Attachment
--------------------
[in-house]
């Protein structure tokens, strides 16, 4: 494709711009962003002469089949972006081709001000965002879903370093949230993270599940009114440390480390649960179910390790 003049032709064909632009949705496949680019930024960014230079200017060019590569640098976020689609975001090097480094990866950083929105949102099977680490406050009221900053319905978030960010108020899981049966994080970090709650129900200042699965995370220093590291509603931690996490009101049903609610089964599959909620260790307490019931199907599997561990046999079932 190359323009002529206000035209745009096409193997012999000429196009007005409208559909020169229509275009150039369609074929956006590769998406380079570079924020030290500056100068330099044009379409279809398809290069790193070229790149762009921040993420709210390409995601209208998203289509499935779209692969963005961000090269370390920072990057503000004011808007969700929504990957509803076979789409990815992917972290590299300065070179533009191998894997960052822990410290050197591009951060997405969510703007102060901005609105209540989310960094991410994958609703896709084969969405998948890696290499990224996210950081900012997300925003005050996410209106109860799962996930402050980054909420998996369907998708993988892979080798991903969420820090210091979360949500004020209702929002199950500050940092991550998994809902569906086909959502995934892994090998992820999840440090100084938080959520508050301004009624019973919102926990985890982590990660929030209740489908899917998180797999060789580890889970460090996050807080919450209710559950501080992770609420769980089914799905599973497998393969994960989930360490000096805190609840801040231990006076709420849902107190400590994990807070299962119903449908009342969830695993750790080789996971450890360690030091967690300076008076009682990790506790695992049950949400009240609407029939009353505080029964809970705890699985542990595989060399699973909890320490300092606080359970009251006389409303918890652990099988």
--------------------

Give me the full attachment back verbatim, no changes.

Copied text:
[in-house]
């Protein structure tokens, strides 16, 4: 494709711009962003002469089949972006081709001000965002879903370093949230993270599940009114440390480390649960179910390790 003049032709064909632009949705496949680019930024960014230079200017060019590569640098976020689609975001090097480094990866950083929105949102099977680490406050009221900053319905978030960010108020899981049966994080970090709650129900200042699965995370220093590291509603931690996490009101049903609610089964599959909620260790307490019931199907599997561990046999079932 190359323009002529206000035209745009096409193997012999000429196009007005409208559909020169229509275009150039369609074929956006590769998406380079570079924020030290500056100068330099044009379409279809398809290069790193070229790149762009921040993420709210390409995601209208998203289509499935779209692969963005961000090269370390920072990057503000004011808007969700929504990957509803076979789409990815992917972290590299300065070179533009191998894997960052822990410290050197591009951060997405969510703007102060901005609105209540989310960094991410994958609703896709084969969405998948890696290499990224996210950081900012997300925003005050996410209106109860799962996930402050980054909420998996369907998708993988892979080798991903969420820090210091979360949500004020209702929002199950500050940092991550998994809902569906086909959502995934892994090998992820999840440090100084938080959520508050301004009624019973919102926990985890982590990660929030209740489908899917998180797999060789580890889970460090996050807080919450209710559950501080992770609420769980089914799905599973497998393969994960989930360490000096805190609840801040231990006076709420849902107190400590994990807070299962119903449908009342969830695993750790080789996971450890360690030091967690300076008076009682990790506790695992049950949400009240609407029939009353505080029964809970705890699985542990595989060399699973909890320490300092606080359970009251006389409303918890652990099988």